IRS Limited Resources are a Challenge during the Pandemic
Published: May 20, 2020
Legacy IT systems, remote employees, decreasing budgets and a diminishing workforce have taxed the IRS during the COVID-19 crisis.
- IRS struggles to adapt quickly to changing circumstances due to diminishing budgets, manual processes, workforce limitations, and aging IT infrastructure.
- IRS has been allotted $760M in stimulus funding for taxpayer services, operations support, and enforcement, and has spent $45M of that to date.
- IRS is in the midst of a six-year IT modernization initiative aimed at improving the taxpayer experience; reducing call wait and case resolution times; simplifying identity verification; increasing systems availability; and simplifying the implementation of new tax provisions.
Although the CARES Act and the Families First Act provide over $760M dollars to the IRS for taxpayer services, operations support, and enforcement, dwindling budgets, workforce reductions, and aging IT infrastructure hamper the IRS’ ability to adapt quickly in changing environments such as the pandemic.
Over the last decade, the IRS’ annual budget has decreased by nearly 20% and the agency has approximately 20% fewer employees. However, at the same time, the number of tax returns processed by the agency has increased by 9%. The IRS is requesting $12B for its FY2021 budget, up $500M from the previous year, but that is still much lower than its $14B budget in FY 2010.
IRS statistics show that for every dollar invested in the agency it collects approximately $5. The additional funding IRS received from the stimulus acts may help stimulate operational improvements, but to date the IRS has only spent $45M of those funds.
The IRS is also hampered by manual processes and legacy IT. Thousands of IRS employees have been home on administrative leave due to evacuation orders and a lack of telework capacity. The IRS began recalling mission-critical employees at the end of April to perform functions such as opening mail, answering phones and other activities that take place onsite during the tax filing season.
The IRS managed to release stimulus payments to Americans, even though it had to do so using its aging tax system infrastructure, but the effort was not without challenges and problems. The 1962 Masterfile system required multiple coding changes to administer stimulus checks. Due to the required speed to distribute stimulus funds and the difficulty of updating IRS systems, there were a few problems with the process. For example, some stimulus payments were sent to deceased taxpayers or to the wrong bank accounts.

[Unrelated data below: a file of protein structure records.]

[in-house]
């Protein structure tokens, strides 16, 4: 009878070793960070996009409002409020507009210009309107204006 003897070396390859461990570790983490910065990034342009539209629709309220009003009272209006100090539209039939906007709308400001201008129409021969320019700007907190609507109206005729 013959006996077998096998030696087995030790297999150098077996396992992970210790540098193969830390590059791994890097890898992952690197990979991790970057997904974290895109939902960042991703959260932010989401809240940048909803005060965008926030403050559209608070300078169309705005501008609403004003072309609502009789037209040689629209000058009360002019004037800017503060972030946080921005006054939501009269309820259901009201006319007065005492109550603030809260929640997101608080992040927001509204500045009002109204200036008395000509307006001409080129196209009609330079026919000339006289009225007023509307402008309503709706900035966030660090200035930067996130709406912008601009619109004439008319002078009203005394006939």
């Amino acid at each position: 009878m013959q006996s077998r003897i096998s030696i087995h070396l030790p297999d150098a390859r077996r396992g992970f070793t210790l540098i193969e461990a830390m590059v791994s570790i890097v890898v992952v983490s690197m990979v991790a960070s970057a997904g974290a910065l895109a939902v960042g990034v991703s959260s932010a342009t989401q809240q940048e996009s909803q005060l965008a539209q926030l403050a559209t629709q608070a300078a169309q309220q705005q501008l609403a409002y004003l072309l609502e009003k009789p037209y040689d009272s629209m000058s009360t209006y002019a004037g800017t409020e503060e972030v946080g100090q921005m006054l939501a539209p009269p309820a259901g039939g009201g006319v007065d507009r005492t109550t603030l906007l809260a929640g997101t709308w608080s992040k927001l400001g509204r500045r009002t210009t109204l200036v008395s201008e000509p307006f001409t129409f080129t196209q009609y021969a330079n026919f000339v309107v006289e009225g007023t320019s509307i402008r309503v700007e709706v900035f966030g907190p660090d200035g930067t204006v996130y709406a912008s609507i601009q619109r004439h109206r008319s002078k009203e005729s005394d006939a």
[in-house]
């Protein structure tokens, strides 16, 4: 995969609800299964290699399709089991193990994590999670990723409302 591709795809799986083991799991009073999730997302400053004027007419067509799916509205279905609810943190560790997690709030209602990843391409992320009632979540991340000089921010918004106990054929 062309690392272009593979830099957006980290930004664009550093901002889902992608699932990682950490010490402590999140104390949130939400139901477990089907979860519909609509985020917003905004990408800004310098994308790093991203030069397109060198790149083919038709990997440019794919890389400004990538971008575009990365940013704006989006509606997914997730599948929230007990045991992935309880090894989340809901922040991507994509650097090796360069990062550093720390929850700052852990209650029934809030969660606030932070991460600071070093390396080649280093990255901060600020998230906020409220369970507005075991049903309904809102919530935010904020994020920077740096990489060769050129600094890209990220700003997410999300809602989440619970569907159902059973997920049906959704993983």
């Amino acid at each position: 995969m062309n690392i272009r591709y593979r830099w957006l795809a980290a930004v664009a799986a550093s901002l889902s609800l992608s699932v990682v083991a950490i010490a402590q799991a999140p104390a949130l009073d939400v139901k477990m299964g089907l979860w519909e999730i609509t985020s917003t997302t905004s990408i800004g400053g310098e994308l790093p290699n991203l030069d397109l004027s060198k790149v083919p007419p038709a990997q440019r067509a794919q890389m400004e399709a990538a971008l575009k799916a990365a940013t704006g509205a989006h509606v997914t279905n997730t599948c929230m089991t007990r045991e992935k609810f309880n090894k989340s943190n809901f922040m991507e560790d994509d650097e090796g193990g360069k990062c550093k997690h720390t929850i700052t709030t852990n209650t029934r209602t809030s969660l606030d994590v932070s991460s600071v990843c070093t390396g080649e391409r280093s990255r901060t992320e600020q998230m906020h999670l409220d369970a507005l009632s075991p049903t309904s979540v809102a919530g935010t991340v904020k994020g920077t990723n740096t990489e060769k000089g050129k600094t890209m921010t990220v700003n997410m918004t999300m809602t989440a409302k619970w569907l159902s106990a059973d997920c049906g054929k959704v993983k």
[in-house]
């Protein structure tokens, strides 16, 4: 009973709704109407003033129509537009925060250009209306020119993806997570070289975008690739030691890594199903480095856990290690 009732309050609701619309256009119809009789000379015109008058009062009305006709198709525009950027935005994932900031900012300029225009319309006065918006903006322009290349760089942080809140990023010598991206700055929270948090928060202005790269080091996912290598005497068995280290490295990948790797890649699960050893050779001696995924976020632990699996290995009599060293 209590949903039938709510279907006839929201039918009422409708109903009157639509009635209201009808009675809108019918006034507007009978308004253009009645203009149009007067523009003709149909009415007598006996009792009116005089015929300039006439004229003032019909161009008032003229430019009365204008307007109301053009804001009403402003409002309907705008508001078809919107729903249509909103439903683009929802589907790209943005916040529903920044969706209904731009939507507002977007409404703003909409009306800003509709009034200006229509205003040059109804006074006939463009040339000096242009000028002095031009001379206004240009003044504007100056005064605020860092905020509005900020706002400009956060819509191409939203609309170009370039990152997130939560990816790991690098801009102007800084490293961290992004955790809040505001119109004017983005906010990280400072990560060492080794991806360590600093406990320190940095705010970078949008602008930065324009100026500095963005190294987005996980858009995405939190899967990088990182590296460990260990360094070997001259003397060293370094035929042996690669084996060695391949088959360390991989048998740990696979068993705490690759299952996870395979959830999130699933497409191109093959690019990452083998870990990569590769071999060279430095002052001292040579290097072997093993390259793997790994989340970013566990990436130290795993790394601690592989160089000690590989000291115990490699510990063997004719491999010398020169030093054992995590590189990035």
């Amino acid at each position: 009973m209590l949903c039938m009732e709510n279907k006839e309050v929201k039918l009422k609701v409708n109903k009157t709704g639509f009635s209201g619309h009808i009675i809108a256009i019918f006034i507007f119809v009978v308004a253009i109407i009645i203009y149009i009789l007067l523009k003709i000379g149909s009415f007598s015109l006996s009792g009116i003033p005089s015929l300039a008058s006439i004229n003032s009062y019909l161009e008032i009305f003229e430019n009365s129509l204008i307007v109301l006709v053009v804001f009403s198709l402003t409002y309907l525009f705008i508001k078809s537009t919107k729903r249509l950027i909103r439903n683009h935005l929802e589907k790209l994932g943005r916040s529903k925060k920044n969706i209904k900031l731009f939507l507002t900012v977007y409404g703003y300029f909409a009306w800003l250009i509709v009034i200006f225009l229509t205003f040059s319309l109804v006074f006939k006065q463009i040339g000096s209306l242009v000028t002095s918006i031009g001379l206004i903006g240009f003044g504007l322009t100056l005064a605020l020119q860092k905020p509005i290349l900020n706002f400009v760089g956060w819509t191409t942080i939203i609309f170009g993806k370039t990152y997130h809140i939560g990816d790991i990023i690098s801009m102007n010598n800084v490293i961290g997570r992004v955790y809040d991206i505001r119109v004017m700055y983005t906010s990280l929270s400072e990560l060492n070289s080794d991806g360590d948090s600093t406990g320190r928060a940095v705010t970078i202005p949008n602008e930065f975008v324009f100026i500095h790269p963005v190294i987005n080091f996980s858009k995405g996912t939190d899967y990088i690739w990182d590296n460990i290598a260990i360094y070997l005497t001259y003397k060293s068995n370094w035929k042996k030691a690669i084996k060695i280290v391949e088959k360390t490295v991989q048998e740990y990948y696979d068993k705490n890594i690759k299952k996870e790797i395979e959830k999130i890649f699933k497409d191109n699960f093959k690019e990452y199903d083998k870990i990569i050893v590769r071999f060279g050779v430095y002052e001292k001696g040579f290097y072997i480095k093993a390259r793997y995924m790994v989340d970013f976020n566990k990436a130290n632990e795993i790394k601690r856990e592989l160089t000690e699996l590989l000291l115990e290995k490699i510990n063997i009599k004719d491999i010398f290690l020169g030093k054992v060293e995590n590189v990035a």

The IRS is in the midst of a six-year, $2B IT modernization plan. Treasury’s IT budget request for FY 2021 includes $3.1B for IRS investments, which is a 3.7% increase over FY 2020 levels. The requested funding would provide $300M for IRS’ business systems modernization efforts to improve the taxpayer experience; advance core taxpayer services and enforcement; modernized IRS operations; advance cybersecurity and data protection; and integrate architecture and infrastructure.
IRS has also been dinged by the Treasury Inspector General for Tax Administration (TIGTA) for not capitalizing on cloud computing. In a March 2020 report, TIGTA said that the lack of a cloud strategy and subsequent execution is costing taxpayers billions of dollars.
TIGTA also stated that challenges presented by the pandemic along with the increased workload of distributing stimulus payments will likely lead to increased tax season backlogs for the agency. As of the end of February, IRS backlogs had already spiked to 1.3 million, which equates to a 36% increase over the previous year.
Opportunities for contractors to assist IRS in its modernization efforts are likely, especially in the areas of web applications, case management, API management, cloud computing, digitization, RPA, VDI, IAM, and vulnerability and threat management. Contract vehicles that may be used to procure these products and services include TIPSS4, Schedule 70 and SEWP V.